Neoadjuvant chemotherapy (NAC) is a common treatment for locally advanced or inflammatory breast cancer with applications that are being expanded in the era of precision medicine. Radar-based localization of breast tumors prior to NAC helps identify the region of tissue targeted for subsequent excision surgery, especially in cases for which the tumor has shrunk in response to NAC and may be very difficult to visualize by conventional means. Similarly, placement of a radar reflector at the site of a lymph node biopsy prior to NAC can help ensure that the lymph node is removed during surgery, even if it shrinks below the level of detection using ultrasound. The combination of NAC and radar-based breast tumor localization can help usher breast cancer therapy into the era of personalized, precision medicine while reducing patients’ treatment burden.
Historically, chemotherapy was administered after surgery because information gleaned from post-surgical pathology was essential to determining the optimum treatment regimen. NAC was typically used primarily to shrink tumors in patients in whom surgery was complicated or not feasible. Today, new molecular approaches to diagnosing and characterizing breast tumors provide information that informs chemotherapy decisions before surgery and enables the development of personalized, precision regimens optimized for the genetic and genomic profiles of each tumor. New approaches, such as preoperative axillary ultrasound, also make it feasible to assess lymph node status prior to surgery, which may reduce the need for axillary lymph node dissection (ALND).
Among several benefits, NAC-induced tumor shrinkage can reduce the amount of tissue that needs to be excised surgically. This makes it possible to perform lumpectomy rather than mastectomy and sentinel node biopsy rather than ALND, which can result in long-term side effects. It enables a longer period for improved surgical planning and decision making and allows more timely delivery of systemic therapy, which may be important for reducing the risk of metastasis. Importantly, NAC allows evaluation of a patient’s response to chemotherapy, which may impact overall chemotherapy strategy. For example, NAC provides critical prognostic information, as patients with a pathological complete response (PCR) to chemotherapy have improved prognoses, especially those with HER2+ or triple negative breast cancer. Additionally, NAC qualifies for novel chemotherapy approaches, such as dual-agent chemotherapy for HER2+ cancers. In patients with temporary contraindications for surgery, NAC allows immediate initiation of therapy.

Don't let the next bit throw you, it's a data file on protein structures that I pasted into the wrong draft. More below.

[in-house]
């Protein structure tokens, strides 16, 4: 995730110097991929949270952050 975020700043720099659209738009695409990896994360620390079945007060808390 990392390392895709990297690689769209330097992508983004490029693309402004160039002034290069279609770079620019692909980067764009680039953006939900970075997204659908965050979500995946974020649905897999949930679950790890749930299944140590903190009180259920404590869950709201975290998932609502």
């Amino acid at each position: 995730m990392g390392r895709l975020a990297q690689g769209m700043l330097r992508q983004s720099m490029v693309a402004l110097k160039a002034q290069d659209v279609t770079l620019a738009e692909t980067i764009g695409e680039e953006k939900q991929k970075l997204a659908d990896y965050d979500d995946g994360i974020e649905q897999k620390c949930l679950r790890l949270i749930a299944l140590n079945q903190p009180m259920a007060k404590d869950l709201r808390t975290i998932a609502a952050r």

MRI conducted before and after NAC provides information to assess a patient for potential breast-conserving therapy based on the degree to which the tumor has shrunk in response to chemotherapy. MRI may also be useful for interim monitoring of response to therapy and potential adjustment of chemotherapy regimens to achieve optimal responses. Given the importance in this setting, it is essential that tissue markers placed in the tumor should not impede MRI.
Sentinel Lymph Node Biopsy
Sentinel lymph node biopsy (SLNB) is important at the time of diagnosis for staging and guiding treatment recommendations and is a valuable tool for assessing response to therapy after NAC. Accurate post-NAC SLNB data is important for clinical decision making and can reduce the need for ALND, an invasive procedure with potential for long-term side effects. With current technologies, it is difficult during excision surgery to identify and ensure removal of the node that was biopsied and marked prior to initiation of NAC. One study found that only 47% of clipped nodes were recovered after NAC, resulting in a false-negative detection rate of 33%. Additionally, marked or clipped nodes are not always identified during sentinel lymph node mapping. Lack of clarity around SLN status post NAC may require ALND to ensure effective removal of residual tumor cells, putting patients at risk of side effects.
Radar-based localization offers important benefits compared with wire-based and other wireless breast tumor localization technologies. Unlike these other technologies, the reflector used in radar-based localization produces a clinically insignificant MRI artifact that does not interfere with ability to see target tissue. This allows the reflector to be placed prior to NAC when the target lesions are easily imaged. In some cases, the ability to place the reflector at time of biopsy can eliminate the need for a secondary localization procedure.
Radar-based localization also overcomes the historic challenges of identifying previously biopsied nodes. A clinical study demonstrated that 100% of nodes localized with radar could be recovered following NAC, with a 0% false negative rate. The greater confidence in post-NAC sentinel node assessment allowed by this may reduce the need for ALND in some patients. Accurate sentinel node information also helps guide decisions about post-surgical radiation therapy.
NAC is becoming an increasingly valuable component of breast cancer therapy. Radar-based localization technology gives physicians maximum flexibility for interim MRI monitoring during NAC and has the potential to reduce the number of procedures that patients must undergo, if localization is performed at the time of biopsy, thus reducing their treatment burden. Radar-based localization technology enables more accurate post-NAC sentinel lymph node assessments, potentially eliminating the need for ALND.
Combined with new advances in diagnostic, therapeutic, and prognostic technologies, radar-based tumor and node localization supports data-driven clinical decision-making that can improve clinical outcomes as well as the patient experience.